shutterstock_151071425Green Park’s annual HR Talent & Trends survey (full report to be published in early September) has highlighted concern that there will be increased competition for HR roles over the next 12 months.  The view is that HR professionals who have remained in stable positions through the downturn, will now look for new roles – flooding the market with talent and making it highly competitive.

Whilst this is a valid concern, it does not take into account the fact that more companies are starting to implement growth plans and that this is translating into a greater number of new HR roles. According to our findings, the most important skills gaps to fill are Organisational Development (33%) and Heads of Talent (28%).

Organisational Development remains buoyant as companies continue to restructure for growth and work out how to increase productivity whilst reducing costs. Senior talent management positions are being driven by an increased focus on employee engagement as organisations strive to retain their top performers in what continues to be a challenging economic climate.

Regardless of the job title, candidates who have their hopes set on landing the best roles must be able to facilitate transformation, increase productivity and reduce costs. The focus remains on proving ROI as well as demonstrating business acumen. Flexibility is also important when there is increased competition candidates are realistic about this with 34% willing to relocate for the right position.

We are also seeing increased due diligence in the recruitment process compared to three years ago with more than half of all respondents (54%) confirming that this is the case. There are three main reasons; increased regulatory change, the drive to minimise risk and the increased influence and demand for change management specialists. These require a more in-depth assessment due to the higher level of responsibility and risk associated with large scale transformation programmes.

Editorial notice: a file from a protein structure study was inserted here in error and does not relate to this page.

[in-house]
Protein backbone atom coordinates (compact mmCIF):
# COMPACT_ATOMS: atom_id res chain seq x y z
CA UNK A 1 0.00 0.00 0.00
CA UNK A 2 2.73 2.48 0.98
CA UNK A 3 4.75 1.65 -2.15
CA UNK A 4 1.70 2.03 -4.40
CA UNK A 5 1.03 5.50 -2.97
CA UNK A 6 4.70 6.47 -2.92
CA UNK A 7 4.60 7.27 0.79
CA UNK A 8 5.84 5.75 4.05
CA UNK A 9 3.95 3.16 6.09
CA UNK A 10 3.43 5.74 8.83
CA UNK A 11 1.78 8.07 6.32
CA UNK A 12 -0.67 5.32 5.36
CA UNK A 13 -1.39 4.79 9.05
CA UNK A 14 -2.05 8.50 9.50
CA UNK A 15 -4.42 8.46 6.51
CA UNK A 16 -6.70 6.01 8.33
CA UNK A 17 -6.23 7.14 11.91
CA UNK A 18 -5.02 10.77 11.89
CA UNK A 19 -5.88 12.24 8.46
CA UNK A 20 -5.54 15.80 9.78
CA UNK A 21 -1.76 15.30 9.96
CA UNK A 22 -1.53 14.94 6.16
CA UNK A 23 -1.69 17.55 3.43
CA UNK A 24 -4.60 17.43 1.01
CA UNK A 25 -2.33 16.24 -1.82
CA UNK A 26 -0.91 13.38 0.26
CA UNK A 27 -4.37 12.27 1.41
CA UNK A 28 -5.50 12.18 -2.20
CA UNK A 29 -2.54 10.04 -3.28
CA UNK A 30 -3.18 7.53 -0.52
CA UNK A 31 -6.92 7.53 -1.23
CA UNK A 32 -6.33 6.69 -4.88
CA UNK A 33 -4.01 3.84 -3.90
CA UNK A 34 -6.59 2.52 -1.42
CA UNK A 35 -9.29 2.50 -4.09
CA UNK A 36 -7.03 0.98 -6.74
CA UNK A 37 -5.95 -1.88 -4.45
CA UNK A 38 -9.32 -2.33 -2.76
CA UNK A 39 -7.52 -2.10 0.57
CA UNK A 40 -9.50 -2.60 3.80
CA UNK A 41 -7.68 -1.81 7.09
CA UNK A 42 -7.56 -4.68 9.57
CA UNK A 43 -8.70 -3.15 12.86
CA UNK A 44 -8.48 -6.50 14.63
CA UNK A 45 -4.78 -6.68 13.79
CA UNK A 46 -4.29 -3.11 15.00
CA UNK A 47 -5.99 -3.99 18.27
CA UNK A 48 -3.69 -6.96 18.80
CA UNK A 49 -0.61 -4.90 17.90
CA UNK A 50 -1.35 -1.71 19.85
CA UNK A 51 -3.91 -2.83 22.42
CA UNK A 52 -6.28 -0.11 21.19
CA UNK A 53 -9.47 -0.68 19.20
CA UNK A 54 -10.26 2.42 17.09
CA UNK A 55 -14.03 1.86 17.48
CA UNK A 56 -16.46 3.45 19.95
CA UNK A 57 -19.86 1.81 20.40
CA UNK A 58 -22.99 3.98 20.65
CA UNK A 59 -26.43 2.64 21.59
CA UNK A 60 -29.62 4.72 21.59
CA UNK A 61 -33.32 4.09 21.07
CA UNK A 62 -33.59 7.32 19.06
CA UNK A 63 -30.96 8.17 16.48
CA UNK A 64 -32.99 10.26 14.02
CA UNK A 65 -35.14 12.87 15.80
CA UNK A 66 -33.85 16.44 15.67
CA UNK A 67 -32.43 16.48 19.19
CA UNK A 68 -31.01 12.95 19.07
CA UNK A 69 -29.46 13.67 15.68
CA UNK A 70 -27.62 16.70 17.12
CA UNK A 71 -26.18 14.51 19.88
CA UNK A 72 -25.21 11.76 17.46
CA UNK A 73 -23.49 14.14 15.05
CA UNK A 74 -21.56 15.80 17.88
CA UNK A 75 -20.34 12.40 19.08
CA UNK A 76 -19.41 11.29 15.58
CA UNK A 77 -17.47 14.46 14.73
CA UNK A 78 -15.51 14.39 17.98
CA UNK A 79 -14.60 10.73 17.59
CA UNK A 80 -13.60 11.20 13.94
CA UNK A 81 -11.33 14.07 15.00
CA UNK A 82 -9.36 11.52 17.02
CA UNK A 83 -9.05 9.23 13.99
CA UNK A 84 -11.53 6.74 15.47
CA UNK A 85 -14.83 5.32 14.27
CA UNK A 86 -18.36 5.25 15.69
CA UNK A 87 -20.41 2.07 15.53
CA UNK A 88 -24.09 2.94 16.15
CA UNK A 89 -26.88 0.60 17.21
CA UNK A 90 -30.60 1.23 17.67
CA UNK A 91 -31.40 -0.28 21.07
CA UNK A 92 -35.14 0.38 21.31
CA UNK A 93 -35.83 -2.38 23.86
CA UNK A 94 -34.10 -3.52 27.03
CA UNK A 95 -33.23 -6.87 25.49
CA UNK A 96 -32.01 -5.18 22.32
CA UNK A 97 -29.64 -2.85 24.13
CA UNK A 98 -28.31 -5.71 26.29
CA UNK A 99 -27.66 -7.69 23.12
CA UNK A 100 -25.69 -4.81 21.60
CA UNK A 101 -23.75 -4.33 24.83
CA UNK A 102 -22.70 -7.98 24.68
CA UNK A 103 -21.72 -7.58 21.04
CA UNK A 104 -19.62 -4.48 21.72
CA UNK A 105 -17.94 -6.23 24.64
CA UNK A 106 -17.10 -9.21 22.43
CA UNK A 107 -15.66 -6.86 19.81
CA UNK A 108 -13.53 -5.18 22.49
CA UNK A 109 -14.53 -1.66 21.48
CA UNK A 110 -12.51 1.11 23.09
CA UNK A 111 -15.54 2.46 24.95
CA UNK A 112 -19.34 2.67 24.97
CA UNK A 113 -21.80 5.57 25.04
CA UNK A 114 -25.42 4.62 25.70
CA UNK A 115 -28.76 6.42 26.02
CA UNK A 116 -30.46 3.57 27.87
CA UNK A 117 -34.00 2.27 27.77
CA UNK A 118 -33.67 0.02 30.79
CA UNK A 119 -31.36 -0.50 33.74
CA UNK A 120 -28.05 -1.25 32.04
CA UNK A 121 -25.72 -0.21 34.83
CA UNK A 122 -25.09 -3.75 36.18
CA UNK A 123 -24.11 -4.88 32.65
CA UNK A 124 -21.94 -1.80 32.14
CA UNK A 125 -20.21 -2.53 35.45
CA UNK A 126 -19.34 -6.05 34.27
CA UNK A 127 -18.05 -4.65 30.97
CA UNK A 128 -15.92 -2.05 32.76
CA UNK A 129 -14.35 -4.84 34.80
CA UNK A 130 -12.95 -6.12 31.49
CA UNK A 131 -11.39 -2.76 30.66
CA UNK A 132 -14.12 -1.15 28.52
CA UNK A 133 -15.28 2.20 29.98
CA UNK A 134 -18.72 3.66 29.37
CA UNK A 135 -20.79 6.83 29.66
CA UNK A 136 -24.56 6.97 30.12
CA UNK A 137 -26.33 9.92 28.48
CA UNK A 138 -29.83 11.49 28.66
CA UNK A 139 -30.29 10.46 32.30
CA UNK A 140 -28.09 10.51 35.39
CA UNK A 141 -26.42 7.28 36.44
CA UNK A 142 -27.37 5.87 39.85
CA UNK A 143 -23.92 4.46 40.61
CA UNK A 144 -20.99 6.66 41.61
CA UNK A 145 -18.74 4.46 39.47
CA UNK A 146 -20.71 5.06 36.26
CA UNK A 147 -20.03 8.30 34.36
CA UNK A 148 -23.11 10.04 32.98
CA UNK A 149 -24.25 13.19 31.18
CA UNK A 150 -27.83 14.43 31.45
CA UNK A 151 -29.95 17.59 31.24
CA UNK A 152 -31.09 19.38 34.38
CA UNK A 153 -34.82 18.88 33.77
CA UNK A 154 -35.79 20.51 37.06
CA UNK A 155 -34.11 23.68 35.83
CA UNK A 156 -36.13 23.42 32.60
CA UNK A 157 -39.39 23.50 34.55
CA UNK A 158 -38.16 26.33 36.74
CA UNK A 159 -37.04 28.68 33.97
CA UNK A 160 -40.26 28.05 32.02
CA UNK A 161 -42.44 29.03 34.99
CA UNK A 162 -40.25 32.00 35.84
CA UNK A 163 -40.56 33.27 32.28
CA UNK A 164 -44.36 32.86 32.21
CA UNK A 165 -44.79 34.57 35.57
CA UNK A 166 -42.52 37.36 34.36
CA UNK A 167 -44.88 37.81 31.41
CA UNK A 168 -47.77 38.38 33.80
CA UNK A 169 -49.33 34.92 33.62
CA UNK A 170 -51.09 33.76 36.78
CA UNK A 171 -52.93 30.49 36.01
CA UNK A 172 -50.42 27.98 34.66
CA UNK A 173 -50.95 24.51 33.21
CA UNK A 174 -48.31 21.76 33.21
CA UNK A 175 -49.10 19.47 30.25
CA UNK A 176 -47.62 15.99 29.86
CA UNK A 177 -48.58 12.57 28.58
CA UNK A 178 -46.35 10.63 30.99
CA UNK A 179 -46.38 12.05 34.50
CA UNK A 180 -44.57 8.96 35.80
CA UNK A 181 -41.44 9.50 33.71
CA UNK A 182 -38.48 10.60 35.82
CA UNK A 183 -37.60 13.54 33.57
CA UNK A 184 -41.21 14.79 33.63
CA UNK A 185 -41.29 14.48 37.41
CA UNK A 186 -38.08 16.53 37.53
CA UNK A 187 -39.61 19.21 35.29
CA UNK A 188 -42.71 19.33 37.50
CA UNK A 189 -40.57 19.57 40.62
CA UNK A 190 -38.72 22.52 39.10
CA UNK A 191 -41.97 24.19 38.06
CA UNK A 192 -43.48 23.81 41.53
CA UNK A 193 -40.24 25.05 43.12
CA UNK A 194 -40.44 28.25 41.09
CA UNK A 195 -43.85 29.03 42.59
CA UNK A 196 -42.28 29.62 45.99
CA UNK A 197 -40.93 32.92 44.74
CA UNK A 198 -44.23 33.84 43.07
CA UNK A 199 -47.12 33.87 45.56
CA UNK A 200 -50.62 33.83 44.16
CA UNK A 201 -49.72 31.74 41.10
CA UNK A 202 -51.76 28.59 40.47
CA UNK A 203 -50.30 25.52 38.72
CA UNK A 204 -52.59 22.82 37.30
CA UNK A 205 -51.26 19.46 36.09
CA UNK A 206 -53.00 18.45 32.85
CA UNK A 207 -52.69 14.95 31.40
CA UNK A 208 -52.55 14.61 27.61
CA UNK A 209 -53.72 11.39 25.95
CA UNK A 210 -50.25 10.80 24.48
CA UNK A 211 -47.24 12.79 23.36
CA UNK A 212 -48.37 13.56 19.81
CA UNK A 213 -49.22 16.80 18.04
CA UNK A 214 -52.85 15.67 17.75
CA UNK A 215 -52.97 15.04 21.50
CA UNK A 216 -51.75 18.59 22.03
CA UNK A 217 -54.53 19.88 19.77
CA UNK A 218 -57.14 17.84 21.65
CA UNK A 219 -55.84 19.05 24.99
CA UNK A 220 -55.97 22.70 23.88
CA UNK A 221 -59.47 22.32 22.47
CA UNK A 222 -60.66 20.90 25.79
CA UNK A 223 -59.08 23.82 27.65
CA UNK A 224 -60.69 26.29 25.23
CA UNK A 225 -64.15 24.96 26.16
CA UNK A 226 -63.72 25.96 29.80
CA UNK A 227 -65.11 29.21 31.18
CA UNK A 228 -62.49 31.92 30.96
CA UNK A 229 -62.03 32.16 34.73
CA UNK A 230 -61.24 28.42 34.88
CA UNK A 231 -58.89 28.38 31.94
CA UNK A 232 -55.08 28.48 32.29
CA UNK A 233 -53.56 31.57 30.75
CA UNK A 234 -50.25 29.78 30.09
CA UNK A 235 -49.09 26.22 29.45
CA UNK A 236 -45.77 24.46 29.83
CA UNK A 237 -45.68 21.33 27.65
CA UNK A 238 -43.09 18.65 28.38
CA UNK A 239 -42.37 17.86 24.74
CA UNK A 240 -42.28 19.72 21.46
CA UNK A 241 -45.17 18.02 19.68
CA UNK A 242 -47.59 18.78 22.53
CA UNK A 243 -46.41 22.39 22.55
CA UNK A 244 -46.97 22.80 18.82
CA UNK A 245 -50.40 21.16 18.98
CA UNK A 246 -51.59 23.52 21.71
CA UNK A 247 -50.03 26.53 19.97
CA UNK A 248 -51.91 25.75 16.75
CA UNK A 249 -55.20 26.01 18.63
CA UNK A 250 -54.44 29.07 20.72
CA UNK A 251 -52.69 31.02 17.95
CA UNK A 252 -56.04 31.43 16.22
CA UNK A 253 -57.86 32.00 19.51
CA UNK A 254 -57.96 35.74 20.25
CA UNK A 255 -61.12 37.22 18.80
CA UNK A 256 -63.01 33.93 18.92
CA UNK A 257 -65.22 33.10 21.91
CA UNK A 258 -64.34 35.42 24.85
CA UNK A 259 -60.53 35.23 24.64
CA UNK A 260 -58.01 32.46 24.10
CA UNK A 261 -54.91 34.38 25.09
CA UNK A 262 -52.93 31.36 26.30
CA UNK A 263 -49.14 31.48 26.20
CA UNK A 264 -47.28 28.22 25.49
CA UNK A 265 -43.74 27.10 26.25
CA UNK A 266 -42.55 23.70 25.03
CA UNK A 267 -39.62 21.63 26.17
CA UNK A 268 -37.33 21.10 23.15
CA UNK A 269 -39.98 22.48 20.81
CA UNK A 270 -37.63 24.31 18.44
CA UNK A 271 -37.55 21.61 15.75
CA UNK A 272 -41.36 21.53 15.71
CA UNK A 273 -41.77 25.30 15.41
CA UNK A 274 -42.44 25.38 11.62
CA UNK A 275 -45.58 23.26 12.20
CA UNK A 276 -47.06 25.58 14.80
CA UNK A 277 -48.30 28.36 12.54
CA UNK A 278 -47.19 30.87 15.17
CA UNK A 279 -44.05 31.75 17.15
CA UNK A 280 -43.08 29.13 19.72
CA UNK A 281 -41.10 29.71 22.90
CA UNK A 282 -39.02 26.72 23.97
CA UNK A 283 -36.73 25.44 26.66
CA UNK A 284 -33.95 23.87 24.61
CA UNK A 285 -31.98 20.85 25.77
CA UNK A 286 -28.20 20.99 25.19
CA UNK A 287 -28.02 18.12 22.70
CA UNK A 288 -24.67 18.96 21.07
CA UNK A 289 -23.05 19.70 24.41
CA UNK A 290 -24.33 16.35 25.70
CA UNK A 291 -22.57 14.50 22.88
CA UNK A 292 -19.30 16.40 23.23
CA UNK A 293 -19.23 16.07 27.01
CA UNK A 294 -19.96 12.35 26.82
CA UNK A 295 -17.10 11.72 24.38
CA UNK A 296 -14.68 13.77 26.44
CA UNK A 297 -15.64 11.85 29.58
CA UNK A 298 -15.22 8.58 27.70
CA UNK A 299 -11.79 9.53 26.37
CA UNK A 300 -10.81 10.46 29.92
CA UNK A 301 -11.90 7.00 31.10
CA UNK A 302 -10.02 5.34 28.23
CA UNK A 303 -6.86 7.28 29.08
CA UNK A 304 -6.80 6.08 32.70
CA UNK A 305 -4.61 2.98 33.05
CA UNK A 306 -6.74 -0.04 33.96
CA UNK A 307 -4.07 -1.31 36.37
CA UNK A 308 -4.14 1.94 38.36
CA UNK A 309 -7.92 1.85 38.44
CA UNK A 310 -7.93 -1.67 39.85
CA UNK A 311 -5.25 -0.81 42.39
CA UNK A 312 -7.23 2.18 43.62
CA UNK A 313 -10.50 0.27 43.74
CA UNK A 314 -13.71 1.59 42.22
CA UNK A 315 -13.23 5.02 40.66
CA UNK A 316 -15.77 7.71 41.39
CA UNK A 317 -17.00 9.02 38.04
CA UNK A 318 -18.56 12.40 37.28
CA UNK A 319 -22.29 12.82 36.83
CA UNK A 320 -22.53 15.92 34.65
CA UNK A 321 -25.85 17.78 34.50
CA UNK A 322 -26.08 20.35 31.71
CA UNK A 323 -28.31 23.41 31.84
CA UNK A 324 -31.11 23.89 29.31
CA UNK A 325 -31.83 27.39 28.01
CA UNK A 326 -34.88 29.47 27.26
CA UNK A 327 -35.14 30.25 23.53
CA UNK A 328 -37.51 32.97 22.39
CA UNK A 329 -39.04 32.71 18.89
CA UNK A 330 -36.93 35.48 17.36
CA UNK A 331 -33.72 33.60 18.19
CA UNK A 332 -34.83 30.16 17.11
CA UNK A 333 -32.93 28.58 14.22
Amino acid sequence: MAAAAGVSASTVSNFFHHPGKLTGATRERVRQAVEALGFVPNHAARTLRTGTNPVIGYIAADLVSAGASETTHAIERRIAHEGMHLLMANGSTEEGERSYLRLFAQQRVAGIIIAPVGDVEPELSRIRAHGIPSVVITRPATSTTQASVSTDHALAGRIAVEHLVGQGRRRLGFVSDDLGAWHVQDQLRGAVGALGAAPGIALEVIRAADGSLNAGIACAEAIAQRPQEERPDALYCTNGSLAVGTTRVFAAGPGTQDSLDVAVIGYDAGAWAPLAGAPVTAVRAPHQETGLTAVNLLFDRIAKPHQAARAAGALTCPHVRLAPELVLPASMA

Interestingly, 40% of respondents believe that the Ulrich Model is no longer an effective organisational method and that it can lead to functions working in silos thus constraining HR professionals to narrow functions and potentially hampering their career development. This mirrors research we undertook last year with Henley School of Management which highlighted that increased organisational flexibility is required in today’s business environment.

Finally, it is encouraging to find a greater sense of optimism from HR professionals when it comes to the strategic contribution that they can make. We believe that now is prime time for ambitious HRDs to propel their careers towards a Boardroom role. Our network appear to agree as the three most valuable capabilities  cited by HR professionals over the next 12 months are the ability to influence (24%), commercial acumen (20%) and leadership skills (19%) – all key skills for operating at both Boardroom and HRD level.

 Jo Sweetland is a Partner and Head of HR Practice Green Park Interim & Executive Search